BIMCO: Demolition Spree Hits Standstill Due to Rise in BDI

Following a scrapping spree witnessed in the first quarter of the year, the Baltic Dry Index’s (BDI) positive effect on capacity being removed from the fleet did not continue into the second quarter of 2016, as capesize demolition came to a halt, according to BIMCO.

The BDI went from “devastating” in February to “poor” in April with the highest total demolished DWT ever experienced in the dry bulk market, however, the demolition activity slowed down as the BDI improved.

“With BDI hitting an all-time low in February 2016, the dry bulk market saw a quarterly record volume of demolished ships in the wake of it. Subsequently, demolition activity came to a halt as BDI increased from March to peak at 703 on 25 April 2016. Shipowners were reluctant in the last part of 2015 to scrap, despite clear indications from the BDI, but responded positively in 2016; up by 15 % as compared to the first four months of 2015,” Chief Shipping Analyst, Peter Sand, said.

Panamax and handymax scrapping amounts to 40% in 2016

With the BDI declining, demolition increased in all segments except handysize, which was down 40% for the first four months against the same period in 2015.

Panamax and handymax segments are holding the “banner” for demolition, while capesize had a good start but could not keep momentum in the second quarter, BIMCO said.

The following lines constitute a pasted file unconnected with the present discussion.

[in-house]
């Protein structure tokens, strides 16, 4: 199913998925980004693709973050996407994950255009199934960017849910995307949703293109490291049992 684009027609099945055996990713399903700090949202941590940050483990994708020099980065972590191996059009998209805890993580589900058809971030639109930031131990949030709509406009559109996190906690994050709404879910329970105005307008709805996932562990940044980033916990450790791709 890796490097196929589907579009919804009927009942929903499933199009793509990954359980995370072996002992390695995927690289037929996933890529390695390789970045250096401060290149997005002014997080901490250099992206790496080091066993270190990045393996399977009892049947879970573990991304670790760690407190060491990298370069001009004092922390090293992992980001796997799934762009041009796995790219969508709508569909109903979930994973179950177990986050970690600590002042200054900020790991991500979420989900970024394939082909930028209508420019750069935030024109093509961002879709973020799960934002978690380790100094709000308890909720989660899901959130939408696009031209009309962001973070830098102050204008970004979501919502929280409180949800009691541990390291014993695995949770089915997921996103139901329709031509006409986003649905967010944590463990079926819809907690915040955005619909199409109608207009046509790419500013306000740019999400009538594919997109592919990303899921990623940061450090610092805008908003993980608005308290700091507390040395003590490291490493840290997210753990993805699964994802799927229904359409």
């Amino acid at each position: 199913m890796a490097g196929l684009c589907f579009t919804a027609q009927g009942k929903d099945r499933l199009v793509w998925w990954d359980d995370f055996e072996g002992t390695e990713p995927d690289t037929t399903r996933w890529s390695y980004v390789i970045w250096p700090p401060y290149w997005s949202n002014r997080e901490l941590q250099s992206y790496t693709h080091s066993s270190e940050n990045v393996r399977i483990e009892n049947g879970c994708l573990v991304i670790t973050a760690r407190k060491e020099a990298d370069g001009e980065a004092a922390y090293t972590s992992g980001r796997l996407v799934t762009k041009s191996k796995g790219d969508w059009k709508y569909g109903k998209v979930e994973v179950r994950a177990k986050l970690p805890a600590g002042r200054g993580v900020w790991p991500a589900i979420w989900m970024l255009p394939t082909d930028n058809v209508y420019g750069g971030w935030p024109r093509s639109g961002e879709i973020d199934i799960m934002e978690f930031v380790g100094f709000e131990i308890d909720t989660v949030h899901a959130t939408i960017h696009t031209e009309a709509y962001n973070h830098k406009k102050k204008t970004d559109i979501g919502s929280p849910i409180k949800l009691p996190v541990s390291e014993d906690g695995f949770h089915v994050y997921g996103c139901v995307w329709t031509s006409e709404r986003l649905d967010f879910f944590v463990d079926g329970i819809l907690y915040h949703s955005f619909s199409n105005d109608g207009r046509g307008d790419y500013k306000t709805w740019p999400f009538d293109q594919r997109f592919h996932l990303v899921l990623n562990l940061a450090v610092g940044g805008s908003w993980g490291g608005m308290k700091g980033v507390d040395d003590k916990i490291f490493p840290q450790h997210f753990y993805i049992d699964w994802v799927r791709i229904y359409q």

However, capesize’s reaction to a 58.5% increase in BDI from March to April 2016 lead to a 28.3% drop in demolition for the period.

Handysize scrapping covered 18.1% of total scrapping in the first four months in 2015 but only 9.5% in 2016. Handymax and panamax, respectively, are up 81% and the 87% in 2016 compared to
the same four months in 2015. They now cover 40% of total scrapping in 2016.

Demolition age continues to drop

The increase in scrapping has also seen the lowest average age in the past five years. Where capesize in 2015 was the main driver lowering the demolition age, it is now the panamax and handymax segments influencing the decline from a combined 25.8 years in 2015 to 23.8 years in 2016.

“Despite the slowdown in demolition activity in April and May 2016 the decrease in ship demolition age continued from 2015. At an average of 23.3 years today, demolition age has decreased by 20.5 % over the past four years. Focusing on the two larger segments, we see capesize continue its trend towards the 20-year mark, together with panamax,” Sand said.

“The industry needs to break the trend of halting demolition activity as soon as the BDI improves marginally. We can only improve the fundamental market conditions if shipowners are keeping demolition activity up consistently,” he added.

Due to a Capesize market uptick, caused by an increase in iron ore trade, higher steel prices and a rise in scrapping, on April 26 the BDI marked its highest level so far in 2016 with 704 points, after it reached a new low of 298 points in February.

The Capesize index was at 1135 points, while the Supramax index and the Panamax index were at 564 and 718 points, respectively.

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